The National Hurricane Center (NHC) is giving an area of low pressure currently producing disorganized showers and thunderstorms over the Bahamas and moving toward Florida a 20 percent chance of developing into the first tropical storm of the year.
It's likely to take at least five days for that to happen, according to the NHC. The forecast, first hurricane season outlook of the year, is coming a full month before June 1, when daily tropical storm advisories begin.
NHC forecasters the low pressure system's over the western Atlantic toward the Sunshine State is slow and unlikely to build over the next 48 hours. But, they say, "the low’s counterclockwise flow together with an area of high pressure to its north" are creating a strong easterly wind blast toward the coast.
Florida can expect wet, windy weather beginning as early as Wednesday night, including the potential for urban flooding along the Gold Coast, Miami-Dade, Broward and Palm Beach counties, into Thursday.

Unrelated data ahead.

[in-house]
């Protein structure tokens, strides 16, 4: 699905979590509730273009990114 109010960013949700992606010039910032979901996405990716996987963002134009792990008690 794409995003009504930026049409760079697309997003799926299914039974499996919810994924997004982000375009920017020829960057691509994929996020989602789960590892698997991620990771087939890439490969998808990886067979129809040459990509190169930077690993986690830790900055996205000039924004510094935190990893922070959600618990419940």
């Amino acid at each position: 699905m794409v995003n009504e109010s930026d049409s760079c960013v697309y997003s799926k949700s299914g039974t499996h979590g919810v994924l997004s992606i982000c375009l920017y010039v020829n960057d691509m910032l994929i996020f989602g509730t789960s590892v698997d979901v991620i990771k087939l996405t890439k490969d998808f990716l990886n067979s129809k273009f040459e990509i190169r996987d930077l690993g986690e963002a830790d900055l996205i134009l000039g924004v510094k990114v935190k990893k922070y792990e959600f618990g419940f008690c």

Small craft and rip current warnings are in effect along most South Florida coastal communities at least through Thursday.
Reports the Palm Beach Post, "Wind gusts to 26 mph were recorded at Palm Beach International Airport overnight and could reach as high as 30 mph tonight through Thursday at the coast."
In April, Colorado state researchers predicted a slightly below average hurricane season.
The low over the southeastern Bahamas isn't expected to strengthen into a tropical depression or storm so early in the year, but should that happen, the storm would be named Andrea.